Accounting Violations – Implications and How to Prevent Them

Notwithstanding the high-quality accounting standards under IFRS or U.S. GAAP, there will always be errors and noncompliance with financial reporting requirements.  I will first share some statistics for the SEC’s accounting and auditing-related enforcement actions during the fiscal year that ended September 30, 2022.  During that year, the agency initiated 68 enforcement actions.[14]  This represented a 55% increase from the prior fiscal year but was below pre-pandemic levels.  Only five of the 68 actions were against non-U.S. respondents, which, on a percentage basis, was less than prior fiscal years.  The most common violations were revenue recognition, in 30 actions, and internal control over financial reporting, in 28 actions.  Of the 68 actions, 36 were against individuals only and did not involve a firm.  This represented 53% of the actions and was significantly higher than the five prior fiscal years, which averaged 37%.  Finally, during the last fiscal year, 38 individuals resolved their case with the agency and were assessed civil penalties in a median amount of $20,000.  Twenty-seven firms resolved their case and incurred civil penalties in a median amount of $1.8 million.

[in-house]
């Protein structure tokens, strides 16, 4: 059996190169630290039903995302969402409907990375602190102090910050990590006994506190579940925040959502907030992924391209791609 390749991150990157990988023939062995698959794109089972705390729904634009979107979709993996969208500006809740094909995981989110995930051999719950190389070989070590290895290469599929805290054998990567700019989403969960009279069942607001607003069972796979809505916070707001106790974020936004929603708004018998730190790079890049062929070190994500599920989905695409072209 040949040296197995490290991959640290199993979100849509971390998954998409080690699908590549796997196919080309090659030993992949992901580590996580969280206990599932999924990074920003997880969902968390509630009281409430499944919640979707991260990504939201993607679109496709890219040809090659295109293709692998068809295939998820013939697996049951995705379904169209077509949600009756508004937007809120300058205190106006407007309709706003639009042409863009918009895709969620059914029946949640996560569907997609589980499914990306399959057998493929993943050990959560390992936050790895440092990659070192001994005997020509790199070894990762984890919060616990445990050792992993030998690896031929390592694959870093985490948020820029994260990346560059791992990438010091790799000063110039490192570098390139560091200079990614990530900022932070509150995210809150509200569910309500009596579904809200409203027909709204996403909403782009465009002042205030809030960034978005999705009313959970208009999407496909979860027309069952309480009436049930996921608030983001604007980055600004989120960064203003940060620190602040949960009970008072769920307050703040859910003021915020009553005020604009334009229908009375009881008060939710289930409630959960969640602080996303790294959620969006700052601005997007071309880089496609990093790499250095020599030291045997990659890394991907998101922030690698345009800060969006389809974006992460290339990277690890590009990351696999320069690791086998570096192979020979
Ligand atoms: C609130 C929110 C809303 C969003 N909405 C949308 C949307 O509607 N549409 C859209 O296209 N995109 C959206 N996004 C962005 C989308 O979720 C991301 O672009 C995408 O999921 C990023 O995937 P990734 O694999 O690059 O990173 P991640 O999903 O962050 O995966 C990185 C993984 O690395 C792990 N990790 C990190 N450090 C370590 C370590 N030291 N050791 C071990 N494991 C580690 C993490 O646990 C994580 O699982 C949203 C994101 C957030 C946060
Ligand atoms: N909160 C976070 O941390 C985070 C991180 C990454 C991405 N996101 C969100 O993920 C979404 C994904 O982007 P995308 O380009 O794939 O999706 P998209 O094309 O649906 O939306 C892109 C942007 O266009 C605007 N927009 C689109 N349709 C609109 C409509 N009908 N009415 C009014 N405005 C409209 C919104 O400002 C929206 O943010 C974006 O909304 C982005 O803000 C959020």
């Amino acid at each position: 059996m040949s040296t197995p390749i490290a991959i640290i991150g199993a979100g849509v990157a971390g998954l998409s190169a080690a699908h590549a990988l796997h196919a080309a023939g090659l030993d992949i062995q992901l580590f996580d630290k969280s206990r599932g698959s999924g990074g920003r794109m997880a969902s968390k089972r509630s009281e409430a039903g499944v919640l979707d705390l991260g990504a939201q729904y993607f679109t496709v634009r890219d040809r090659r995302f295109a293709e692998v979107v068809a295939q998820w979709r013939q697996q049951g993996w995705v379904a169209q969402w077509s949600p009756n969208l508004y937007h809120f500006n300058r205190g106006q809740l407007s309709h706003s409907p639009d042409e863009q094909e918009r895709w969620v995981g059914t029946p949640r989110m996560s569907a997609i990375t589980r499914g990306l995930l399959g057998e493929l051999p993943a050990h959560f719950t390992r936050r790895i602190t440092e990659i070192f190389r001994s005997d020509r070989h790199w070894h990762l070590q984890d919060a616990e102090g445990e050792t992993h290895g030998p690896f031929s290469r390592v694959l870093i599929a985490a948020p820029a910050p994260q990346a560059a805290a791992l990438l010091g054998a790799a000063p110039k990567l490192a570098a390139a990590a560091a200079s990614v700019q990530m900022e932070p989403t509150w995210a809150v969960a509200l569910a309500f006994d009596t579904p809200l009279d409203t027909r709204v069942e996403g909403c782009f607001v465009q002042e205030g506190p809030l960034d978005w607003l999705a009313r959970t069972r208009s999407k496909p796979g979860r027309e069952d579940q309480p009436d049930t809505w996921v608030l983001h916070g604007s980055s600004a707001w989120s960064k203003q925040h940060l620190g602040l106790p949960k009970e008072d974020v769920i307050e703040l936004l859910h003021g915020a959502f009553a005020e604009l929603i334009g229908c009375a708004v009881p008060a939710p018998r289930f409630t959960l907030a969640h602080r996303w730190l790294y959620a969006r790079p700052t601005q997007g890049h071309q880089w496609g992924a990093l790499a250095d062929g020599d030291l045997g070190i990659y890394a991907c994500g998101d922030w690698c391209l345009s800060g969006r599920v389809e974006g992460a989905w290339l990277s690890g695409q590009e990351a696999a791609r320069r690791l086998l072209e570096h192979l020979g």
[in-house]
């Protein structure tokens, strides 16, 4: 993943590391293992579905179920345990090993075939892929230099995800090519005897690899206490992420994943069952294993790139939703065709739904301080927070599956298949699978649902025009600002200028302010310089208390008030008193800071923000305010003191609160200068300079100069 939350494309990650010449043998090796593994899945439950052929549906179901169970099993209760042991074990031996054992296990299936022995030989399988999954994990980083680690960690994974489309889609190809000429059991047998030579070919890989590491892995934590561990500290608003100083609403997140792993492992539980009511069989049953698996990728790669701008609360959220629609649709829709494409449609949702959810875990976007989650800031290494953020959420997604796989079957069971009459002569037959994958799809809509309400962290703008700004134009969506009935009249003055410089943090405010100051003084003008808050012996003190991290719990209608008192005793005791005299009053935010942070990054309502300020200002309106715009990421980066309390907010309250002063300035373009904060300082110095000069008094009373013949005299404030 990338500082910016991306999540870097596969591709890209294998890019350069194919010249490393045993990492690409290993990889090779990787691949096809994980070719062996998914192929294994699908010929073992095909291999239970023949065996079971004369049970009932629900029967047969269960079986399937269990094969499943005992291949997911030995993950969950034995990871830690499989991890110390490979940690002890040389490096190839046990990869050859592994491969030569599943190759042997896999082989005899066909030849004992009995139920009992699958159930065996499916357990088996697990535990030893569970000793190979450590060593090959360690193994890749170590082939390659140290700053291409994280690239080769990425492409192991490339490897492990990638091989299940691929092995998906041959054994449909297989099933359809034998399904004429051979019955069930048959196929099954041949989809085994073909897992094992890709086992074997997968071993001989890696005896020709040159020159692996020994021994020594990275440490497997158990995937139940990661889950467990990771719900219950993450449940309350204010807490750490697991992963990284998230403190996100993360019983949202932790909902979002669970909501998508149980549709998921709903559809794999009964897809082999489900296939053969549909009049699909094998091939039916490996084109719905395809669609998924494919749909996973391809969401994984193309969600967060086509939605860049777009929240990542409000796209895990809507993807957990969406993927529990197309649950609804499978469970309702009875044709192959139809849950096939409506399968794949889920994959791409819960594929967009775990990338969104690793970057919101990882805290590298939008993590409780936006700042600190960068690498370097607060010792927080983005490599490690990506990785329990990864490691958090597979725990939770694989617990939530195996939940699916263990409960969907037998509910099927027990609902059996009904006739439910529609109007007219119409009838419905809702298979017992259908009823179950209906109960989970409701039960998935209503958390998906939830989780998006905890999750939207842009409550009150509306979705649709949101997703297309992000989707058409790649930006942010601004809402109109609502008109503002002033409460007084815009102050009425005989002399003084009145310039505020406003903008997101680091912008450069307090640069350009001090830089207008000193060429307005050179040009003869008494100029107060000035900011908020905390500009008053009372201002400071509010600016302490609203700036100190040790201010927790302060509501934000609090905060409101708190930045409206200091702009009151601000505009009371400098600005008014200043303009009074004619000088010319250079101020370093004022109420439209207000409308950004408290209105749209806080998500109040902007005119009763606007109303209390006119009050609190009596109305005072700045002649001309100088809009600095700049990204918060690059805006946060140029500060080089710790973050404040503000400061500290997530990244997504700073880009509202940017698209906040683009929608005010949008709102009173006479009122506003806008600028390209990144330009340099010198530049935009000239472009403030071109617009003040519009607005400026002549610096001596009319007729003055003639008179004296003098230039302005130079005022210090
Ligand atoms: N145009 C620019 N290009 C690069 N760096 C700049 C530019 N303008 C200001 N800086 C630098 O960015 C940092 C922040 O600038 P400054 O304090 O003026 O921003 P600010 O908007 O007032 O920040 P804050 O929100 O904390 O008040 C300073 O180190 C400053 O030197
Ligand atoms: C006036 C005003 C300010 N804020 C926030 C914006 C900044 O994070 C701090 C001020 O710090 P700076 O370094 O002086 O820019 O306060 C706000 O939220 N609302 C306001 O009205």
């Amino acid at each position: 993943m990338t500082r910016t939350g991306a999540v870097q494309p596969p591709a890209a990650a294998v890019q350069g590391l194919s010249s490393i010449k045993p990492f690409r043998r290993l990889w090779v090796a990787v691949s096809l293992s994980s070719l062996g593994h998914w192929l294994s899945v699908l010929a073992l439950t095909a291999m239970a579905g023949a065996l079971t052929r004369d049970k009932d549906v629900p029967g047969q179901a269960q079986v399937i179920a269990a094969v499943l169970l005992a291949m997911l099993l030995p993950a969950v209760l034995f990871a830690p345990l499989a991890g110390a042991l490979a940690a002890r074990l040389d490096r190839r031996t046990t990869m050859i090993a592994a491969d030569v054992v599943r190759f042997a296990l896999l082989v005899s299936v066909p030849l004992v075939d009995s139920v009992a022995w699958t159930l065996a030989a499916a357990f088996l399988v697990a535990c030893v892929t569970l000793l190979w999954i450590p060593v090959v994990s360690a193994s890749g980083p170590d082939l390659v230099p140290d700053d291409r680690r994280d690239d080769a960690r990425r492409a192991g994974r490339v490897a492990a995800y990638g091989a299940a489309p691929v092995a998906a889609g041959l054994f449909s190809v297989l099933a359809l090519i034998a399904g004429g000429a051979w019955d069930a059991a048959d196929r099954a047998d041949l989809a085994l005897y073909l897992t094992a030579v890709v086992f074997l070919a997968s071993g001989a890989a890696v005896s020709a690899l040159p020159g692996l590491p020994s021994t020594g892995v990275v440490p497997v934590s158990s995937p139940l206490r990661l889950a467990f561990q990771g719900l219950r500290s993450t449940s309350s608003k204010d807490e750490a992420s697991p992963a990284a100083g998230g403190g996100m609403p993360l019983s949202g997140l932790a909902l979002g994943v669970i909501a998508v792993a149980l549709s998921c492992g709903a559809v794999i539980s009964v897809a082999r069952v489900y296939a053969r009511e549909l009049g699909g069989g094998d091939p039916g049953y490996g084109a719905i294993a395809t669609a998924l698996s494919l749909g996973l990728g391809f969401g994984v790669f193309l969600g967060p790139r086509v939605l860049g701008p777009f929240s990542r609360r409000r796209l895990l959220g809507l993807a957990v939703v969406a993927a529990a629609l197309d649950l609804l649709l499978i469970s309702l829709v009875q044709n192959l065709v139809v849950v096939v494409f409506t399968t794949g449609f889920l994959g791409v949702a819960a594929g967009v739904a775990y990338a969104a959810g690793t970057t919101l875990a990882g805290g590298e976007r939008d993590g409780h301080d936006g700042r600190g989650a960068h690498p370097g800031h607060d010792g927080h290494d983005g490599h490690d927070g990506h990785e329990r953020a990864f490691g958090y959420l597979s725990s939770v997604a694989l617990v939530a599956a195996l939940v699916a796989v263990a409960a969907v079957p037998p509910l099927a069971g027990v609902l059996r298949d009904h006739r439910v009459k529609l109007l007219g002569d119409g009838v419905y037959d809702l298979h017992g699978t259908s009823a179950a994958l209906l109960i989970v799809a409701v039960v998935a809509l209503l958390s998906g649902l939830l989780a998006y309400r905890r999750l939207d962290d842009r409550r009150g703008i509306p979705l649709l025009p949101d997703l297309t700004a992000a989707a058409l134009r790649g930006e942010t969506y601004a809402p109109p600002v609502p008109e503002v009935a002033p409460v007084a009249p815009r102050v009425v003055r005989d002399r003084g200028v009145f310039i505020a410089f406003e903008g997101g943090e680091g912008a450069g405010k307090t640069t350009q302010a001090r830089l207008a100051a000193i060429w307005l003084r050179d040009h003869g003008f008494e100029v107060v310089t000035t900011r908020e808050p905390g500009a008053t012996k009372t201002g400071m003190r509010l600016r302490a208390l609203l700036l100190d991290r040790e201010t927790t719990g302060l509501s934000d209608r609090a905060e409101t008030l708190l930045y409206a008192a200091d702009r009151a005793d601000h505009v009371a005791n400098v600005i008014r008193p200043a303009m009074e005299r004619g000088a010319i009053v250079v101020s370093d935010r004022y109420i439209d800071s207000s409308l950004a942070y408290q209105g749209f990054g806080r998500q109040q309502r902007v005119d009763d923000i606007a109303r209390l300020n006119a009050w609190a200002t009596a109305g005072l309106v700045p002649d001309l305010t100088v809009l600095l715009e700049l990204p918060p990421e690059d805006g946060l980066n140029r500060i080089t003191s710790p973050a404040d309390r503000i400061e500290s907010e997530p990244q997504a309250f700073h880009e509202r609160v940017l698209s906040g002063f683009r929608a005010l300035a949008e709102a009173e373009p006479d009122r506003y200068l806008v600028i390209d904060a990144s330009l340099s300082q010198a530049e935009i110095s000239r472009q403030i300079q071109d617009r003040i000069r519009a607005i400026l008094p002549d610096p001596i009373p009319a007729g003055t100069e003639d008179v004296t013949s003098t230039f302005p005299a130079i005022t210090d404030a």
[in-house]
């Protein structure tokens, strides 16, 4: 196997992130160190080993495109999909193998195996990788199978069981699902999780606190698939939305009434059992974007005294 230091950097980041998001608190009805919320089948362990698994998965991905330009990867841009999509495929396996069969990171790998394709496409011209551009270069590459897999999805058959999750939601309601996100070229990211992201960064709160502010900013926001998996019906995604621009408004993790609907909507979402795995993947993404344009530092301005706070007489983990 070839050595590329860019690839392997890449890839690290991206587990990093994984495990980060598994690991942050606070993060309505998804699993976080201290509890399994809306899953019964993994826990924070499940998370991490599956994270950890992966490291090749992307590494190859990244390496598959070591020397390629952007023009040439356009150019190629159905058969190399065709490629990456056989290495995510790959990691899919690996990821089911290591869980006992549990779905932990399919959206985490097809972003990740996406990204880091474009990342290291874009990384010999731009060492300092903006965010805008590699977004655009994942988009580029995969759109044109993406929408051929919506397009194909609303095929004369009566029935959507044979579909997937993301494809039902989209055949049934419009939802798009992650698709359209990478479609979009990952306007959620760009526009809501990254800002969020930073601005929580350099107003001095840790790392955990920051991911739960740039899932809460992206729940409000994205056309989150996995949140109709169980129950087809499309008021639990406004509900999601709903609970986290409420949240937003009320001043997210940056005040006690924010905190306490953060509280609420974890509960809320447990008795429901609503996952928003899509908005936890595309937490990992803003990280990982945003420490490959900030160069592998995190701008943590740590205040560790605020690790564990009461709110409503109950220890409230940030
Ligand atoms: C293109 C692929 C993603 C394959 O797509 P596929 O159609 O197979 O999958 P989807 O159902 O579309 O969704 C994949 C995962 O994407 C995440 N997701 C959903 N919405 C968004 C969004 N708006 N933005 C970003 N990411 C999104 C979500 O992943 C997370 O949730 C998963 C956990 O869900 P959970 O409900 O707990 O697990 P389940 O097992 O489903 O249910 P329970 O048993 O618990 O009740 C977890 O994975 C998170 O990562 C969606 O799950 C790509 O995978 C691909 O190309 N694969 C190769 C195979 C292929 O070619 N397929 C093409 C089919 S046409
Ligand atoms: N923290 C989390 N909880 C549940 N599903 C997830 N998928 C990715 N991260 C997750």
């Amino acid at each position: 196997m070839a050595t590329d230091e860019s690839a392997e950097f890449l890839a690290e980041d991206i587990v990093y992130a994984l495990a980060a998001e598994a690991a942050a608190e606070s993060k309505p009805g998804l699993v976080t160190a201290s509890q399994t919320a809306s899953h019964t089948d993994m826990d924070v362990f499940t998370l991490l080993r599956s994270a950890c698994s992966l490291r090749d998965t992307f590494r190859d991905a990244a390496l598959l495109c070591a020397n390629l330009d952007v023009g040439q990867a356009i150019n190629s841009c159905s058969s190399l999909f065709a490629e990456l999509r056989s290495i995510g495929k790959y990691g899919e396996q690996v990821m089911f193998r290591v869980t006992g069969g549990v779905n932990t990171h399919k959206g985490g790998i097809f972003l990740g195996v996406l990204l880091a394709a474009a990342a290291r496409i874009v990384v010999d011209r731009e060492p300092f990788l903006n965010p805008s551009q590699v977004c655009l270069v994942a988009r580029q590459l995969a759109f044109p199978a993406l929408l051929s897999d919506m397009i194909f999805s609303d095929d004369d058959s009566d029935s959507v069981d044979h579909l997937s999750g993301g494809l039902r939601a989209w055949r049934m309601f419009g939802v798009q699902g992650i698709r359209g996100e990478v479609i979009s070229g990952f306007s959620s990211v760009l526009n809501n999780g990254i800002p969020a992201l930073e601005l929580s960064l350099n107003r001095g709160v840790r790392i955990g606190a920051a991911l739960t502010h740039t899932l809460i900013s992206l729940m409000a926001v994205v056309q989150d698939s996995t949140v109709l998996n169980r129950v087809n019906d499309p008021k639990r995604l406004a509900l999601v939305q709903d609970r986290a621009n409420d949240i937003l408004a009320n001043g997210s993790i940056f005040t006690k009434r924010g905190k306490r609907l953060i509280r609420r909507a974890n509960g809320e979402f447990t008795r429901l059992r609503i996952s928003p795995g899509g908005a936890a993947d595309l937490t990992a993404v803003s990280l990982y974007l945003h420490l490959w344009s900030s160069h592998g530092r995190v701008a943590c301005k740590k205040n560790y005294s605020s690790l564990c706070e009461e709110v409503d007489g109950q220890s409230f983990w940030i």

Besides the SEC, the Public Company Accounting Oversight Board (the “PCAOB”) in the United States can also bring enforcement actions against auditors.  The PCAOB oversees the audits of public companies.  During the year ended December 31, 2022, the PCAOB brought 29 disciplinary actions, which is a 60% increase over the prior year.[15]  More notably, the PCAOB imposed $10.5 million in monetary penalties during 2022, compared to $1.1 million in 2021.  Furthermore, 52% of the PCAOB’s actions in 2022 were against non-U.S. respondents, compared to 33% in the prior year.